UKTC Archive

RE: Really shit work? Bodily becoming and the capacity to care for the urban forest

Subject: RE: Really shit work? Bodily becoming and the capacity to care for the urban forest
From: Antony Wood _ Yew Tree
Date: Dec 04 2019 19:00:25
Jon,

Is that the title or a critique?
.
I'm afraid that you are on your own with that one, it possibly shows the 
limits of my intellectual capacity when I started to laugh halfway through.

Thanks for sharing.

It brightened an otherwise dull day.

All the best

Antony



-------- Original message --------
From: Jon Heuch <jh@xxxxxxxx.co.uk>
Date: 04/12/2019 18:52 (GMT+00:00)
To: UK Tree Care <uktc@xxxxxx.tree-care.info>
Subject: Really shit work? Bodily becoming and the capacity to care for the 
urban forest

https://www.tandfonline.com/doi/abs/10.1080/14649365.2017.1384046?journalCod
e=rscg20



I'll buy a beer for anyone that can tell me in reasonably concise language
what the Abstract of this paper is trying to say; to save you having to
click on the link here it is:



The urban forest has a significant impact on the city's social and
ecological performance. However, shrinking space and resources needed to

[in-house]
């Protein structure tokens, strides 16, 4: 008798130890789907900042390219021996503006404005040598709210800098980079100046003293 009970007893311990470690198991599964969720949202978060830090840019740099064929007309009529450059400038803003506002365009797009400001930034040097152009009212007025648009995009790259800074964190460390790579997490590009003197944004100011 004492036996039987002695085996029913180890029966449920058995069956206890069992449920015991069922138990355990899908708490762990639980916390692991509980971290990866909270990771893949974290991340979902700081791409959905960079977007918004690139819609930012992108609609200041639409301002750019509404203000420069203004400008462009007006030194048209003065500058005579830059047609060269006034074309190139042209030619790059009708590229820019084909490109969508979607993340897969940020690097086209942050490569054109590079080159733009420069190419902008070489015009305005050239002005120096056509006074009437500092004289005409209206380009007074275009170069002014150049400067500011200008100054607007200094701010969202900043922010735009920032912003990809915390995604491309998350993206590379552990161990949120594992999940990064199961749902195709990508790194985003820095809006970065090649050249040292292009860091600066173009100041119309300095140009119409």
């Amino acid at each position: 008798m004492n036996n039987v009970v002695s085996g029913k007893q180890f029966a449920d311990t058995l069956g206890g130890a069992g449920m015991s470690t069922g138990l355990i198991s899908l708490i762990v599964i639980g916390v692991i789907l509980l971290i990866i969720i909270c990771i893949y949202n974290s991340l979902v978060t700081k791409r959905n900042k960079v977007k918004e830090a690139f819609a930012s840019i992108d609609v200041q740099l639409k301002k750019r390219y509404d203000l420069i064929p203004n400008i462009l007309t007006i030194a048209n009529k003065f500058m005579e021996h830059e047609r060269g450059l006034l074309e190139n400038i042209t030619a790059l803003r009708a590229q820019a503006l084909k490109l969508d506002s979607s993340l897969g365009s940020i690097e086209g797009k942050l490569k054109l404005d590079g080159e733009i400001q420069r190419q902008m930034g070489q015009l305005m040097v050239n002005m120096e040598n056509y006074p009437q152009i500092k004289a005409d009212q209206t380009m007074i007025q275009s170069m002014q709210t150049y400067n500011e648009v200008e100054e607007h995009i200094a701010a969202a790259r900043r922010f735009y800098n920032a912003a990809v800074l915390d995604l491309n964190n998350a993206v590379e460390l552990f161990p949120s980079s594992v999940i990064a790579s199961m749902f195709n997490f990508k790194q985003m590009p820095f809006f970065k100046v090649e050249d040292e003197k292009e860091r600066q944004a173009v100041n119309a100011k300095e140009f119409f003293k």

care for trees means cultivating community care for the urban forest is an
increasingly salient issue. To this end, the paper seeks to deepen our
understanding of the powers shaping people's capacity to care for trees. It
identifies the body as one of these powers and turns to Deleuze and Guattari
for a theory of corporeality that illuminates the body's role in the process
of becoming a 'bushcarer'. This highlights the trans-corporeal practices and
encounters that endow people with the skills and desire needed to care for
the urban forest. With the ethical utility of the body being debated by
social and cultural geographers, this article defends its potential by
suggesting the body and its encounters are deeply implicated in the
development of a dyadic capacity to care for the urban forest. For urban
forestry, this means community engagement might be framed as an ethical
event that facilitates experiments in bodily composition that might change
our ways of thinking, feeling, and being with the urban forest.



Frankly, I don't think I'm going to make any effort to read further. The
title grabbed my attention but all that shows is the power of a headline.




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The UKTC is supported by Bosky Trees arboricultural consultancy
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